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Remarks by the President Before Cabinet Meeting -

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Date:
Location: Washington, DC

THE PRESIDENT: I thought I'd get the Cabinet together this morning because we all know that America will be busy this afternoon. (Laughter.) Go, Team USA.

About the halfway point through this year, we can look back and see some enormous progress that we've been able to make on the economy. We continue to create jobs with over 9.4 million created over the last several years. We're continuing to see improvement in the housing market. We're continuing to see real progress in terms of the energy sectors. But what we also know is, is that there's so much more that's possible.

And part of the reason that I wanted to bring the Cabinet together today is to underscore for them my belief I think shared by most Americans that we can't wait for Congress to actually get going on issues that are vital to the middle class.

We've already seen the power of some of our executive actions in making a real difference for ordinary families -- whether it's on minimum wage for federal workers -- or for workers who are with federal contractors; equal pay; and the terrific work that's being done around climate change so we're transitioning to a clean-energy economy.

But what I'm going to be urging all of you to do, and what I'm going to be continually pushing throughout this year and for the next couple of years is that if Congress can't act on core issues that would actually make a difference in helping middle-class families get ahead, then we're going to have to be creative about how we can make real progress.

Keep in mind that my preference is always going to be to work with Congress and to actually get legislation done. That's how we get some more of the permanent fixes. And as I mentioned yesterday with respect to immigration, whatever we do administratively is not going to be sufficient to solve a broken immigration system.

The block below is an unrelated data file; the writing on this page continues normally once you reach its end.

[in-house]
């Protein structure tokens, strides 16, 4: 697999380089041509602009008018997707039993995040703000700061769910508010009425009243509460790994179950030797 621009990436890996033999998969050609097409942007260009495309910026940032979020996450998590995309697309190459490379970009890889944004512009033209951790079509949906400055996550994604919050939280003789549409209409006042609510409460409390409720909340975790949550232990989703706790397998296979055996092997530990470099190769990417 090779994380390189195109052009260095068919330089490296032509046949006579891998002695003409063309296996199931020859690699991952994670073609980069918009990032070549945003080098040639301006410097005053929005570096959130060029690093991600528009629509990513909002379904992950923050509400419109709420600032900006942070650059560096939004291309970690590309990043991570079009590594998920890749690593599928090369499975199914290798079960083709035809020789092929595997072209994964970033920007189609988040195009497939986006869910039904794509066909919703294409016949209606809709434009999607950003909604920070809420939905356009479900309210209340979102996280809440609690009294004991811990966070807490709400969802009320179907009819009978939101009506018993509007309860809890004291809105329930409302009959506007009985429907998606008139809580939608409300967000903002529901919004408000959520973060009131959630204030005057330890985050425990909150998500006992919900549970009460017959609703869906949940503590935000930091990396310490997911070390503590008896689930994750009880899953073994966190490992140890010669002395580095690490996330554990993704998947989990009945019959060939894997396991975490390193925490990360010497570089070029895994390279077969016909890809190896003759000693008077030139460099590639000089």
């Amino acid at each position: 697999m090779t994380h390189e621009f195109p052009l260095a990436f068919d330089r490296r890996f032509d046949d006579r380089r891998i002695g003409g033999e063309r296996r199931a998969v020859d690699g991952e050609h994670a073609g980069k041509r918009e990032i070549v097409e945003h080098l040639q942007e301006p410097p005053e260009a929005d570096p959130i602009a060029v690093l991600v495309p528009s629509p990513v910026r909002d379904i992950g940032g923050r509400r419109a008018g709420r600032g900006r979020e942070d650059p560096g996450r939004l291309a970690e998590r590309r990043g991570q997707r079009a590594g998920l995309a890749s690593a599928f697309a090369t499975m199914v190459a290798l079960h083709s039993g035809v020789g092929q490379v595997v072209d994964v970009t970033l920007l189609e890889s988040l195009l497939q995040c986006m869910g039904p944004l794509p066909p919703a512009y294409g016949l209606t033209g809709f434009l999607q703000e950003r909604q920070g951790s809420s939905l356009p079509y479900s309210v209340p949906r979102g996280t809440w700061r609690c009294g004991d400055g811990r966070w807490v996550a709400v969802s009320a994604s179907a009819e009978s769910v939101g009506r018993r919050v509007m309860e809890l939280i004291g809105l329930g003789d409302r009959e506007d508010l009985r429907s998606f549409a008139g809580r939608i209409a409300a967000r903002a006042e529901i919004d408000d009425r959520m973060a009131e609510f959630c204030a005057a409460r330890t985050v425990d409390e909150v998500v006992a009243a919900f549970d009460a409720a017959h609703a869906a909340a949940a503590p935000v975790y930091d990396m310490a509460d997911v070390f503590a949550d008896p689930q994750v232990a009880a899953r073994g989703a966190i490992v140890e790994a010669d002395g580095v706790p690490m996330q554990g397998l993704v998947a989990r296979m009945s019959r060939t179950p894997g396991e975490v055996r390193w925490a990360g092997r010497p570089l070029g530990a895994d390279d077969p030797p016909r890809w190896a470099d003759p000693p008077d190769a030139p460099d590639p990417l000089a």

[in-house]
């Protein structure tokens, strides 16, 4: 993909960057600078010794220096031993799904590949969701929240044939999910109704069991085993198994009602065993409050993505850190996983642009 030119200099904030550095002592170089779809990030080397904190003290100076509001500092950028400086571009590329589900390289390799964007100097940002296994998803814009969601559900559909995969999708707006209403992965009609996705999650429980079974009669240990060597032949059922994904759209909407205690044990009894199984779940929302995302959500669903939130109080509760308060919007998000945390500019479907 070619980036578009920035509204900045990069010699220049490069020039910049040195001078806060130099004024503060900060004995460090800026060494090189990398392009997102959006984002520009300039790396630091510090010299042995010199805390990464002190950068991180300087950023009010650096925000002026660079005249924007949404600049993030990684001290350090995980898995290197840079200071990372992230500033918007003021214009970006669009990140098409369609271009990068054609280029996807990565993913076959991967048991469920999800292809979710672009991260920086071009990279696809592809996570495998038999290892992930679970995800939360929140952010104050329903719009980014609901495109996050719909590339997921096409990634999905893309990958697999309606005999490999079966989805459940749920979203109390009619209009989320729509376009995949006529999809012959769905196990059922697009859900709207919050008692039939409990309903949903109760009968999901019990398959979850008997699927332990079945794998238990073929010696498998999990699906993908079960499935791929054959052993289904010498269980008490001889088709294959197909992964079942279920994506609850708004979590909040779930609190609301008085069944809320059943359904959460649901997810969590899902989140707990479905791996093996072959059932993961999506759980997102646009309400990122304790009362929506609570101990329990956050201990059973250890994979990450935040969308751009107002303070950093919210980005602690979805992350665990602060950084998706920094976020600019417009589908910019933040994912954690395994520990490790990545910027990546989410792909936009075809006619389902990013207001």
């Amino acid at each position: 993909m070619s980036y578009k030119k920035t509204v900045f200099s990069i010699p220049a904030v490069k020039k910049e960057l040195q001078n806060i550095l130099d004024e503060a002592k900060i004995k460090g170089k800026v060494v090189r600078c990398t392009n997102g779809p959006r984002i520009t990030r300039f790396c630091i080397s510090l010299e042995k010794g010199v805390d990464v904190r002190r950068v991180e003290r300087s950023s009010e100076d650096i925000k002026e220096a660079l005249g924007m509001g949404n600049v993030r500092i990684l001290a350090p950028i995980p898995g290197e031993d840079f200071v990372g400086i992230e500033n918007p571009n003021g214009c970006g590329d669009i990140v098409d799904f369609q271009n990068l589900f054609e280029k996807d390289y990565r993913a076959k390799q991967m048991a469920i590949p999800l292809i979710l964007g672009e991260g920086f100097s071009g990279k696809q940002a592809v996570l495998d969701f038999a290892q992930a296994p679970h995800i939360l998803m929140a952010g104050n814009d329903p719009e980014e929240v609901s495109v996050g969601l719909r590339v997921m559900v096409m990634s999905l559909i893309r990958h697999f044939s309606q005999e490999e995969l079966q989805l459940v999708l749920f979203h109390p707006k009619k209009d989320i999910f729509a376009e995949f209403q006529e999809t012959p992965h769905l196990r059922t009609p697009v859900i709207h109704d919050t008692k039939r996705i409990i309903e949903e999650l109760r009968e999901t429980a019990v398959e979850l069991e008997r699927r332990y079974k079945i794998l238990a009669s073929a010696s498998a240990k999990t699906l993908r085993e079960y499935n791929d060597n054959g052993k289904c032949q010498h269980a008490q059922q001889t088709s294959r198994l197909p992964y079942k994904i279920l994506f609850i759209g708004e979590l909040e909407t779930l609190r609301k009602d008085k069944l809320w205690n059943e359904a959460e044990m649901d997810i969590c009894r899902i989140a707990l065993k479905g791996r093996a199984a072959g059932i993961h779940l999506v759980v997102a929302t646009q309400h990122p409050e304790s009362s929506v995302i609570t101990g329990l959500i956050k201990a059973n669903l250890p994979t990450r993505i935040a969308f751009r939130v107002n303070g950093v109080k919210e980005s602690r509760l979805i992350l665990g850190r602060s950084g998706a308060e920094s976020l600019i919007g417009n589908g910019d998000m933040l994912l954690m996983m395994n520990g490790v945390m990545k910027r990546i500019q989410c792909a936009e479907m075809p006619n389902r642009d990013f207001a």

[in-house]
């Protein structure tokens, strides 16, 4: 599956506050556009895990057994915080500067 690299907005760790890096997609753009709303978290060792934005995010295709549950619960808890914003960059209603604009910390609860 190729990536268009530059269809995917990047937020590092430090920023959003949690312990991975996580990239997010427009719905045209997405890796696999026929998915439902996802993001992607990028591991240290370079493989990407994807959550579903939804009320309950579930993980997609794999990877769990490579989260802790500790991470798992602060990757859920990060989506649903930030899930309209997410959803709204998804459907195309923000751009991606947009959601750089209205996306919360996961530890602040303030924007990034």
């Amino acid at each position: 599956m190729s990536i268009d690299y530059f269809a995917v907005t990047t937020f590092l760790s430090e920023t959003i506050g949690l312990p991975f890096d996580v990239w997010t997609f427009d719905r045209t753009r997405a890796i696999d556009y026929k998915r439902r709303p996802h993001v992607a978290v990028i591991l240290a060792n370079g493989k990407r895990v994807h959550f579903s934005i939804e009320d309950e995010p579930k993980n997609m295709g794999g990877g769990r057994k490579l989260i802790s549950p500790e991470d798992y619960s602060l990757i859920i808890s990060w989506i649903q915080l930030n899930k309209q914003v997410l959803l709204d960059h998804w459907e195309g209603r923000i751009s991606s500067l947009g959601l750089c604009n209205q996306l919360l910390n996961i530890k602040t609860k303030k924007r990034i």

The same is true when it comes to infrastructure. We'll be talking a little bit about how we need to renew the Highway Trust Fund. But, more importantly, we could potentially put people to work all across the country, rebuilding roads and bridges, putting construction workers back to work. That could boost our economy enormously. And now is the time to do it, but that requires congressional action.

And so we're always going to prefer working on a bipartisan basis to get things done. That's what folks expect out of Washington. They're not looking for excuses and they're not looking for a lot of partisan sniping. But if Congress is unable to do it, then all of our Cabinet members here -- and the head of big agencies that touch people's live in all sorts of ways -- and I'm going to be continuing looking for ways in which we can show some real progress.

And the second topic that we're going to be spending a lot of time talking about is how to do we continue to improve the functioning of government to make it more customer-friendly. This is something that we've been working on since Sylvia was head of OMB. This is something that Shaun will be prioritizing. I expect every agency to look and see how can we get more bang for the buck in the agencies that we operate. And I know that many of you can report some significant progress in reducing paperwork and bureaucracy and red tape for projects and initiatives around the country in education, in energy, in housing and in transportation. But I think we can do even better.

So I'm looking forward to getting a report from you on the progress that has been made. And hopefully we can share some ideas to see if we can make even more progress.

The bottom line is this: I went to Minnesota -- many of the press here accompanied me -- and had a wonderful conversation with folks around the country who are doing their jobs every single day -- raising families, working hard, contributing to their communities. And their hopes and aspirations are my primary focus and should be the primary focus of this town. They are extraordinarily cynical about Washington right now, and rightfully so. They just don't see any capacity by Congress to do anything. We've seen a Congress that said no to increasing the minimum wage; said no to immigration reform; has said no to equal pay legislation. The only thing they seem to say yes to, the Republican in the House at least, is more tax breaks for folks at the top. And as a consequence, the people who sent us here, they just don't feel as if anybody is fighting for them and working for them.

We're not always going to be able to get things through Congress, at least this Congress, the way we want to. But we sure as heck can make sure that the folks back home know that we're pushing their agenda and that we're working hard on their behalf and we're doing every single thing we can do to make a difference in their lives. So I want to make sure that we emphasize not what we can't do, but what we can do in the coming months.
Thank you very much, everybody.

END


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